According to Wikipedia, this mate got its name from the novel Anastasia und das Schachspiel (translated as Anastasia and the Game of Chessby Johann Jakob Wilhelm Heinse. The mate utilizes the rook and knight in unison to trap the enemy castled king. It usually involves the knight checking the king which moves to the corner square where a queen or rook sacrifice on the vulnerable h2 or h7 square would take place at which point both the knight and the rook trap the king on the side of the board.

4. Epaulette Mate
Perhaps one of the most elegantly named mating patterns, the Epaulette Mate is so named because of the way that the king and his rooks are positioned in such a way that the rooks appear to be like an official's epaulettes or the shoulder pieces on a soldier's uniform. It is also quite cute to look at since the king seems so snug in between his rooks while the enemy queen is actually giving him a fatal knockout. This mate can be performed by the queen alone as she is the only piece that can attack every escape square that the king has.

5. Arabian Mate
The Arabian Mate is a mating combination which also utilizes the pairing of the knight and rook where the rook would usually trap the king in the back rank until he is backed up in the corner where the knight would come in to help the rook. I remember a game of Kasparov where there was a line where he could have done a brilliant Arabian Mate against his opponent but which never happened. In that game, he had a rook and knight against a queen, rook, and bishop I think. It was a magnificent game although I forgot who he was playing against in that game. Perhaps, the Arabian Mate is not as rare as it may seem.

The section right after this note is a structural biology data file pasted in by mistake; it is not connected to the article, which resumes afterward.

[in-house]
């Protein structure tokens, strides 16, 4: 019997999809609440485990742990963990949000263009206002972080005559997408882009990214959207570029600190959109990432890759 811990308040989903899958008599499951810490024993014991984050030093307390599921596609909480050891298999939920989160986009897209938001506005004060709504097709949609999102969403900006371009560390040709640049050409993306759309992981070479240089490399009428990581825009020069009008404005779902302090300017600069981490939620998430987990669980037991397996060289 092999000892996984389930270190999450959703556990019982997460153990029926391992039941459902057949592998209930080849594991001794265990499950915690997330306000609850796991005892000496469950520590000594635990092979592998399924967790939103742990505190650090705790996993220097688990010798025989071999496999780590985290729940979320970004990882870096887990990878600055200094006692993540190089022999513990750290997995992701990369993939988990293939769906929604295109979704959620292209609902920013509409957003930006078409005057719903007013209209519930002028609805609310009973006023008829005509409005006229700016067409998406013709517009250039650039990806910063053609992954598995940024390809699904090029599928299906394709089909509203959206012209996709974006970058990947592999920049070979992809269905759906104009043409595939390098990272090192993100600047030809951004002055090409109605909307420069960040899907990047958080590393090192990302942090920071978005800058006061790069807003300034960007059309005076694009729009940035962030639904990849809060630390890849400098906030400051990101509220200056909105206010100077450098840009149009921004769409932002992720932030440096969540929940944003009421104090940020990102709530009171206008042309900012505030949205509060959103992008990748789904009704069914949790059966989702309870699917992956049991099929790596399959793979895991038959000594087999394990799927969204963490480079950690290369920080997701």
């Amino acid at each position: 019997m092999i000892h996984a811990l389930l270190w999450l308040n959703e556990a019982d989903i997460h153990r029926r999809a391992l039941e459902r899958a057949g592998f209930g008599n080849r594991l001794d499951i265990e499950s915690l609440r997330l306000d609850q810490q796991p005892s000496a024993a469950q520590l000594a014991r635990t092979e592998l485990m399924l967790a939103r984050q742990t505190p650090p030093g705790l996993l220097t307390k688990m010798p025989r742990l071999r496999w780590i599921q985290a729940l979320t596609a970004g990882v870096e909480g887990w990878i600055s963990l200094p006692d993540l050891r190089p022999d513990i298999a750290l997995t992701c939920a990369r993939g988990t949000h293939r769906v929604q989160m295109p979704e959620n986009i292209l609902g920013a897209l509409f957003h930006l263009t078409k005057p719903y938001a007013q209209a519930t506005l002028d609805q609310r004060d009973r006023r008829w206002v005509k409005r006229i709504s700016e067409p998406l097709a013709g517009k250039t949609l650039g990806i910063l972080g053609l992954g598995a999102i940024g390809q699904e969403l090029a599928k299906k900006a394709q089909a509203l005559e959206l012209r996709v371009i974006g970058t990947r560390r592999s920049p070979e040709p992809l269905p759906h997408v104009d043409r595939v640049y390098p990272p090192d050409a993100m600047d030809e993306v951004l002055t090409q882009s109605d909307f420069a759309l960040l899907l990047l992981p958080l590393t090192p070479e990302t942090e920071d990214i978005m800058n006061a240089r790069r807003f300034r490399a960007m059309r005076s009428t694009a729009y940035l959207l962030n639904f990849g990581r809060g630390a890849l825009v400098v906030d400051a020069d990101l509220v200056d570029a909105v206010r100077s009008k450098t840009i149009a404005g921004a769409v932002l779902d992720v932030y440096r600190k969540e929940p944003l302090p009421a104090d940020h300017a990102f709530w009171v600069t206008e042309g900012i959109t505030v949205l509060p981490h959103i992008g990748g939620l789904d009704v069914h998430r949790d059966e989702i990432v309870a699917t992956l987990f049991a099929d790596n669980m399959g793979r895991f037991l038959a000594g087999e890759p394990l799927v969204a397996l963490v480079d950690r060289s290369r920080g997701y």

6. Reti's Mate
For me, this sequence of moves is truly brilliant and Richard Reti definitely deserves to have this mating pattern named after him for coming up with an elegant chess combination. The game actually starts quite normally with a Caro-Kann until Tartakower makes some mistakes which quickly led to his defeat. Again, as you will see here, the lack of initiative, piece development, and king safety on Black's side becomes his demise and White's piece activity, center control, and superior position made the way for him to dash to victory.

7. Smothered Mate
The mother of all mates - the Smothered Mate. With a single piece, one is able to checkmate the enemy king, which makes it so elegant and so devastatingly cute because this would usually involve sacrificing your own queen in a brilliant mating net in order to deliver mate to your opponent. One can actually consider the smothered mate to be somewhat of a help mate since the opponent's pieces trap his own king and makes him vulnerable to be mated by none other than the knight. Perhaps, one can execute this mate against someone once or twice in his chess life. Also, there are different versions of the smothered mate but all the same, the knight still mates the king. Usually to perform the Smothered Mate, a powerful tool in chess must be used, the double check.

Here is another version in the Budapest Gambit: